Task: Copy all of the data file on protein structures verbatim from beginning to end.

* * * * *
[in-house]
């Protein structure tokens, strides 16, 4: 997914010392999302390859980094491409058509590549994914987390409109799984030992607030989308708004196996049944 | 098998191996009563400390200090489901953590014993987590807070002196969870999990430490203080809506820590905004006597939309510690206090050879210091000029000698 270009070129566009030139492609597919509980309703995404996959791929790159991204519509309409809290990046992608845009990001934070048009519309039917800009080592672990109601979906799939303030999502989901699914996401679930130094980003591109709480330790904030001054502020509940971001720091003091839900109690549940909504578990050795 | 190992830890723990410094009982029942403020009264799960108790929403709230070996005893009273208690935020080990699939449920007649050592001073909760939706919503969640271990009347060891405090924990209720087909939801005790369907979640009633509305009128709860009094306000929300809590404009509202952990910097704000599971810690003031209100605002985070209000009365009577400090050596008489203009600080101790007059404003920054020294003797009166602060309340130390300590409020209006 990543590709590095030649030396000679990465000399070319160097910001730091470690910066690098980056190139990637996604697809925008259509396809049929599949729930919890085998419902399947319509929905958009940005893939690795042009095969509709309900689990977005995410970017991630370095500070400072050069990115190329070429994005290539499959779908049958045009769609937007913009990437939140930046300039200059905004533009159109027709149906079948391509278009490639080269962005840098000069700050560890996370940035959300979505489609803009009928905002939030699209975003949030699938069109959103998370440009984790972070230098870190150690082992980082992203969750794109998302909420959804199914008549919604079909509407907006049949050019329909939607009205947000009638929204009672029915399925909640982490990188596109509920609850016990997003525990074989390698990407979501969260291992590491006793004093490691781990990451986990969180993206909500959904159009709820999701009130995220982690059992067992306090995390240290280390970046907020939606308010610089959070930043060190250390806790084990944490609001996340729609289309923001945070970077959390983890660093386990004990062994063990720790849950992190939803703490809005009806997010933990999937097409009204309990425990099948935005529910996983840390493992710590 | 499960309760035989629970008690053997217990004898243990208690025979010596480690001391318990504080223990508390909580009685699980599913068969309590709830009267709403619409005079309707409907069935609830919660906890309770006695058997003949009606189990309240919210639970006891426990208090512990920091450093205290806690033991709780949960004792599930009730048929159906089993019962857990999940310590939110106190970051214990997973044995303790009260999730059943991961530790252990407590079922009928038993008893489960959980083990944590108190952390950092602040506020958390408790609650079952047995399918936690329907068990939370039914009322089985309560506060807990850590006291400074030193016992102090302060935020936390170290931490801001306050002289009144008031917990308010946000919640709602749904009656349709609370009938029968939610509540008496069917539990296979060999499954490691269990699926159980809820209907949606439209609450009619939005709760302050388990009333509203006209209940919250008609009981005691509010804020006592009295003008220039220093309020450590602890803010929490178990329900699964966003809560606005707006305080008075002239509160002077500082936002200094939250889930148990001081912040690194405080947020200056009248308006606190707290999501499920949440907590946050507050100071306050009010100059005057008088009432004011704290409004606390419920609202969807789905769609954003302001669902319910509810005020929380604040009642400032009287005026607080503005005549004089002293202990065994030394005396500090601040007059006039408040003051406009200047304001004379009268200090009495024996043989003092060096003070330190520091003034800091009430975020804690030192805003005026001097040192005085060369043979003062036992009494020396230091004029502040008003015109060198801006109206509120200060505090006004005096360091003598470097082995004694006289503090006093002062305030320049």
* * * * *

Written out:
[in-house]
């Protein structure tokens, strides 16, 4: 997914010392999302390859980094491409058509590549994914987390409109799984030992607030989308708004196996049944 | 098998191996009563400390200090489901953590014993987590807070002196969870999990430490203080809506820590905004006597939309510690206090050879210091000029000698 270009070129566009030139492609597919509980309703995404996959791929790159991204519509309409809290990046992608845009990001934070048009519309039917800009080592672990109601979906799939303030999502989901699914996401679930130094980003591109709480330790904030001054502020509940971001720091003091839900109690549940909504578990050795 | 190992830890723990410094009982029942403020009264799960108790929403709230070996005893009273208690935020080990699939449920007649050592001073909760939706919503969640271990009347060891405090924990209720087909939801005790369907979640009633509305009128709860009094306000929300809590404009509202952990910097704000599971810690003031209100605002985070209000009365009577400090050596008489203009600080101790007059404003920054020294003797009166602060309340130390300590409020209006 990543590709590095030649030396000679990465000399070319160097910001730091470690910066690098980056190139990637996604697809925008259509396809049929599949729930919890085998419902399947319509929905958009940005893939690795042009095969509709309900689990977005995410970017991630370095500070400072050069990115190329070429994005290539499959779908049958045009769609937007913009990437939140930046300039200059905004533009159109027709149906079948391509278009490639080269962005840098000069700050560890996370940035959300979505489609803009009928905002939030699209975003949030699938069109959103998370440009984790972070230098870190150690082992980082992203969750794109998302909420959804199914008549919604079909509407907006049949050019329909939607009205947000009638929204009672029915399925909640982490990188596109509920609850016990997003525990074989390698990407979501969260291992590491006793004093490691781990990451986990969180993206909500959904159009709820999701009130995220982690059992067992306090995390240290280390970046907020939606308010610089959070930043060190250390806790084990944490609001996340729609289309923001945070970077959390983890660093386990004990062994063990720790849950992190939803703490809005009806997010933990999937097409009204309990425990099948935005529910996983840390493992710590 | 499960309760035989629970008690053997217990004898243990208690025979010596480690001391318990504080223990508390909580009685699980599913068969309590709830009267709403619409005079309707409907069935609830919660906890309770006695058997003949009606189990309240919210639970006891426990208090512990920091450093205290806690033991709780949960004792599930009730048929159906089993019962857990999940310590939110106190970051214990997973044995303790009260999730059943991961530790252990407590079922009928038993008893489960959980083990944590108190952390950092602040506020958390408790609650079952047995399918936690329907068990939370039914009322089985309560506060807990850590006291400074030193016992102090302060935020936390170290931490801001306050002289009144008031917990308010946000919640709602749904009656349709609370009938029968939610509540008496069917539990296979060999499954490691269990699926159980809820209907949606439209609450009619939005709760302050388990009333509203006209209940919250008609009981005691509010804020006592009295003008220039220093309020450590602890803010929490178990329900699964966003809560606005707006305080008075002239509160002077500082936002200094939250889930148990001081912040690194405080947020200056009248308006606190707290999501499920949440907590946050507050100071306050009010100059005057008088009432004011704290409004606390419920609202969807789905769609954003302001669902319910509810005020929380604040009642400032009287005026607080503005005549004089002293202990065994030394005396500090601040007059006039408040003051406009200047304001004379009268200090009495024996043989003092060096003070330190520091003034800091009430975020804690030192805003005026001097040192005085060369043979003062036992009494020396230091004029502040008003015109060198801006109206509120200060505090006004005096360091003598470097082995004694006289503090006093002062305030320049």